In most cases, there is nothing physically wrong with babies who are slow to crawl. They may just be busy working on other skills that are more interesting to them, like learning to use their hands to figure out how objects work. Remember, babies, like adults, have different preferences and interests.
It is a good idea to contact your child’s health care provider if:
- You notice that your child is using only one side of his body to crawl (he pushes off with only one arm or drags one side of his body as he scoots across the floor); or
- Your baby is not making forward progress in using his body to get around.
- Rake It In! Give your baby a small sandbox rake and show her how to use it (she'll imitate your movements). Then put a rattle on the floor and show your child how she can use the rake to pull the toy toward her. Put the rattle on the floor again and give her the rake...what does your baby do next?
- Texture Treasure. Get five shoeboxes and put an interesting texture in each one—a big fluffy pompom, a piece of sandpaper, a ball of aluminum foil. Now that your baby really enjoys peek-a-boo, open each box and as you do, say peek-a-boo, and let him grab and touch what's inside (supervise carefully so he doesn't put the item in his mouth). Talk with him about how each item feels and looks. See which one he likes best and give him a chance to open the box, if he wants to give it a try.
What’s on Your Mind
Studies show that signing with babies who have normal hearing doesn’t appear to have a negative effect on language development. In fact, some studies show that it may boost verbal skills.
It may be that signing is helpful because parents who sign with their baby are spending more time focusing on communicating. They are actively watching their child, trying to understand her, and then responding to what she is saying. Signing may also lead parents to use more language with their child, which research shows helps children learn more words. When a baby makes a sign for more, for instance, the parent may say in response, You want more juice? I’ll put some more in your cup.
But you don’t need to use a formal signing program with your baby to have these enriching “conversations.” If you watch your baby carefully, you will see that she is communicating with you all the time using signals—her sounds, facial expressions, and actions. When you play a game of peek-a-boo and then stop, she reaches out to you and babbles to let you know she wants you to keep playing. When she wants to be picked up, she raises her arms to you. Responding to these kinds of signals builds her language skills as well as her emotional and social development.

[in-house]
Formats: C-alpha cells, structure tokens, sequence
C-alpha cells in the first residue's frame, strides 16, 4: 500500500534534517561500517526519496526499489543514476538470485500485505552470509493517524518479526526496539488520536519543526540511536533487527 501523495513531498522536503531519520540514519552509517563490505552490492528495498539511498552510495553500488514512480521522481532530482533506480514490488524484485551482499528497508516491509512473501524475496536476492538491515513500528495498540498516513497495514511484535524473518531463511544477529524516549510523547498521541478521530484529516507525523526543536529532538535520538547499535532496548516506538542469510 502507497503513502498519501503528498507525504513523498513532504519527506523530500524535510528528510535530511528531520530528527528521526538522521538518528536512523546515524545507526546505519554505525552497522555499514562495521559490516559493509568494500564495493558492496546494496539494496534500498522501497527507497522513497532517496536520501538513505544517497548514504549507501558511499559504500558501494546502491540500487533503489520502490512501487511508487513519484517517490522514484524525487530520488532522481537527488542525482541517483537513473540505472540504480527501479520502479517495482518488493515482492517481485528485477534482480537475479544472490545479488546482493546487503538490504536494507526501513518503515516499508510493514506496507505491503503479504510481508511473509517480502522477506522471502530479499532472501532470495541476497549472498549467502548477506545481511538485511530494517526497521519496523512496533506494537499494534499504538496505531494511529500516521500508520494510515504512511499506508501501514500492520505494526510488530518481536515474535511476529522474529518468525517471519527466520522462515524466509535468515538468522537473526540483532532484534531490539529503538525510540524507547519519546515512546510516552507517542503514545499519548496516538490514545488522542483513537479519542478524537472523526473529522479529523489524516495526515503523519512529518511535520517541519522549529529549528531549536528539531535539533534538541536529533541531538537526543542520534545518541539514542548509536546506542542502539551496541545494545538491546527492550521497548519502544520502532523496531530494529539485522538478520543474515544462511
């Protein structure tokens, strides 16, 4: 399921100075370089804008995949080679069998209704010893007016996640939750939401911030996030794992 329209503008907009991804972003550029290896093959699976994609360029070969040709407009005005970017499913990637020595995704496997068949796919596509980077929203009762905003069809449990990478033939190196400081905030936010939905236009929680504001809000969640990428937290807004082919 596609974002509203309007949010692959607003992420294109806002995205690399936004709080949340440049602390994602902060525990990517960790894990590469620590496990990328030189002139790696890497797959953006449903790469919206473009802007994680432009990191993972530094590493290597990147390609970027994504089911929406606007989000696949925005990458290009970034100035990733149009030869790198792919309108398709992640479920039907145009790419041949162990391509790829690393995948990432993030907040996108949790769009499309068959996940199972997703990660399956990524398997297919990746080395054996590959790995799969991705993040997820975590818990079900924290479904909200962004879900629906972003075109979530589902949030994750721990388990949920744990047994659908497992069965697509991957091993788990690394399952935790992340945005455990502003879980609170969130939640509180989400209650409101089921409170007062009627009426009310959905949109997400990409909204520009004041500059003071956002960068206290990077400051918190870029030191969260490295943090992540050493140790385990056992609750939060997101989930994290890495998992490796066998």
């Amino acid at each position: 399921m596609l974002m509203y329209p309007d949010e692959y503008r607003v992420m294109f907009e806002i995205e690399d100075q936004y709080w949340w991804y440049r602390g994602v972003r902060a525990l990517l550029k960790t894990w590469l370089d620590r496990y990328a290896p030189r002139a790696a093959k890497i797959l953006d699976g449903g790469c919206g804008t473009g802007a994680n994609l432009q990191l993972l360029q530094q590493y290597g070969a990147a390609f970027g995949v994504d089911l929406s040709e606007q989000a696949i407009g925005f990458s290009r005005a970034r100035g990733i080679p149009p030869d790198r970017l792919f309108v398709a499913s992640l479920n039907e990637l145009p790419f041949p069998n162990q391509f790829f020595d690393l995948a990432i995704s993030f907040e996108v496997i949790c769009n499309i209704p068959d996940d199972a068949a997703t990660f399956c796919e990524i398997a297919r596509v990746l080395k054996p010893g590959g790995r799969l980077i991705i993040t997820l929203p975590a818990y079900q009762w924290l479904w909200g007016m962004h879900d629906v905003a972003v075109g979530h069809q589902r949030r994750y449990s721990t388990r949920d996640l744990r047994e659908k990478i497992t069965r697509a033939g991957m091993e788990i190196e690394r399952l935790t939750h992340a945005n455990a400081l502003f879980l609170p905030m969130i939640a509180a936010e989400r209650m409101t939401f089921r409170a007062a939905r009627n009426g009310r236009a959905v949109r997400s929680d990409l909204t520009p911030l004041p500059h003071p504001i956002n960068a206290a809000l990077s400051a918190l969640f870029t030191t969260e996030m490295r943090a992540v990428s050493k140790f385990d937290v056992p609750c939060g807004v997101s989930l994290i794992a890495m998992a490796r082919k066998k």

Since my 8-month-old was a tiny baby, I have had a regular bedtime routine: bath, quiet play, books, bed. It worked like a charm. But now, after we've read our story, my son starts fussing and crying as I carry him to his room. What's going on?
The same thing that is probably going on in thousands of other homes where there is an 8-month-old. At this stage of development, babies are figuring out what comes next. You have done such a good job with your bedtime routine that your son now knows that after the story is over, he has to separate from you—the person he loves and wants to be with the most. Why in the world would he want to do that?
Most 8-month-olds are also developing an understanding of object permanence—the concept that things exist even though they can't see them. So now, when you put your son to sleep and leave the room, he may know that you are still out there somewhere. He is also starting to understand that he can make things happen. He's well aware that if he fusses and cries, he just might be able to stall his bedtime and get to spend more time with you.
One strategy that can be helpful is to do the bedtime routine in your son’s room. This can make the transition to bed easier and will help him think of his room as a place of comfort and security. If he is still fussing when you put him in his crib, leave the room and see if he calms down on his own. If he doesn't, go in every few minutes for a second or two just to let him know you're still there. Don't turn the lights on or pick him up as that will only get him more aroused and make it harder for him to soothe himself to sleep. If you are consistent and stick with the routine, after a few nights he will likely stop fussing and soothe himself to sleep on his own.
Rebecca Parlakian, Senior Parenting Resources Writer and
Claire Lerner, LCSW, Director of Parenting Resources, ZERO TO THREE
Terrie Rose, PhD, President and Founder, Baby’s Space
Ross Thompson, PhD, Professor of Psychology, University of California at Davis
Robert Weigand, MS, IMH-E, Director, Child Development Laboratory,
Arizona State University